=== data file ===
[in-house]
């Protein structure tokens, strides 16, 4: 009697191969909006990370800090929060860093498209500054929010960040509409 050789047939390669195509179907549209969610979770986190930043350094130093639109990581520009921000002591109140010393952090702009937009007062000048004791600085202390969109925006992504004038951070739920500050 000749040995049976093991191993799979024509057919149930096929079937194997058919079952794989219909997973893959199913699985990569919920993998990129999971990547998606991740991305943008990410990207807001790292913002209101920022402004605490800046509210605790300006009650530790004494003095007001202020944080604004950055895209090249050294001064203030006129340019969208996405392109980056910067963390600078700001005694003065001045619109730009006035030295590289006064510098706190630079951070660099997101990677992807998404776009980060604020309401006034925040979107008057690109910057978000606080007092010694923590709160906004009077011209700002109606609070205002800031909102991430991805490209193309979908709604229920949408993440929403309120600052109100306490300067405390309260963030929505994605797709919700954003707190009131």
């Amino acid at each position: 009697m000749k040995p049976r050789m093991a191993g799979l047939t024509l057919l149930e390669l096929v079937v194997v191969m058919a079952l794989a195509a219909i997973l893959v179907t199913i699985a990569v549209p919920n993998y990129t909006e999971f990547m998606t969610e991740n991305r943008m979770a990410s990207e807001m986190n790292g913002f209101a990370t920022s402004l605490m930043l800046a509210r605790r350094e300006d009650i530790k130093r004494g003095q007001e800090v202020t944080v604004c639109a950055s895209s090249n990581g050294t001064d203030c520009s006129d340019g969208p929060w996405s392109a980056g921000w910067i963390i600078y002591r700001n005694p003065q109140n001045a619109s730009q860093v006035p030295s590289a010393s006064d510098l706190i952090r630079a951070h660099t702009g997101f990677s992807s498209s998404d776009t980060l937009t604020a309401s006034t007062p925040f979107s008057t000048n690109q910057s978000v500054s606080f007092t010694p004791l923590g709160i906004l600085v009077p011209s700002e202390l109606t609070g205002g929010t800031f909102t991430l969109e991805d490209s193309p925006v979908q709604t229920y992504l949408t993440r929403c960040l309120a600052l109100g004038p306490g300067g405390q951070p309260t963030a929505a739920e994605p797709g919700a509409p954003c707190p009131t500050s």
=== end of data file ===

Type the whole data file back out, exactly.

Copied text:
[in-house]
């Protein structure tokens, strides 16, 4: 009697191969909006990370800090929060860093498209500054929010960040509409 050789047939390669195509179907549209969610979770986190930043350094130093639109990581520009921000002591109140010393952090702009937009007062000048004791600085202390969109925006992504004038951070739920500050 000749040995049976093991191993799979024509057919149930096929079937194997058919079952794989219909997973893959199913699985990569919920993998990129999971990547998606991740991305943008990410990207807001790292913002209101920022402004605490800046509210605790300006009650530790004494003095007001202020944080604004950055895209090249050294001064203030006129340019969208996405392109980056910067963390600078700001005694003065001045619109730009006035030295590289006064510098706190630079951070660099997101990677992807998404776009980060604020309401006034925040979107008057690109910057978000606080007092010694923590709160906004009077011209700002109606609070205002800031909102991430991805490209193309979908709604229920949408993440929403309120600052109100306490300067405390309260963030929505994605797709919700954003707190009131």
């Amino acid at each position: 009697m000749k040995p049976r050789m093991a191993g799979l047939t024509l057919l149930e390669l096929v079937v194997v191969m058919a079952l794989a195509a219909i997973l893959v179907t199913i699985a990569v549209p919920n993998y990129t909006e999971f990547m998606t969610e991740n991305r943008m979770a990410s990207e807001m986190n790292g913002f209101a990370t920022s402004l605490m930043l800046a509210r605790r350094e300006d009650i530790k130093r004494g003095q007001e800090v202020t944080v604004c639109a950055s895209s090249n990581g050294t001064d203030c520009s006129d340019g969208p929060w996405s392109a980056g921000w910067i963390i600078y002591r700001n005694p003065q109140n001045a619109s730009q860093v006035p030295s590289a010393s006064d510098l706190i952090r630079a951070h660099t702009g997101f990677s992807s498209s998404d776009t980060l937009t604020a309401s006034t007062p925040f979107s008057t000048n690109q910057s978000v500054s606080f007092t010694p004791l923590g709160i906004l600085v009077p011209s700002e202390l109606t609070g205002g929010t800031f909102t991430l969109e991805d490209s193309p925006v979908q709604t229920y992504l949408t993440r929403c960040l309120a600052l109100g004038p306490g300067g405390q951070p309260t963030a929505a739920e994605p797709g919700a509409p954003c707190p009131t500050s």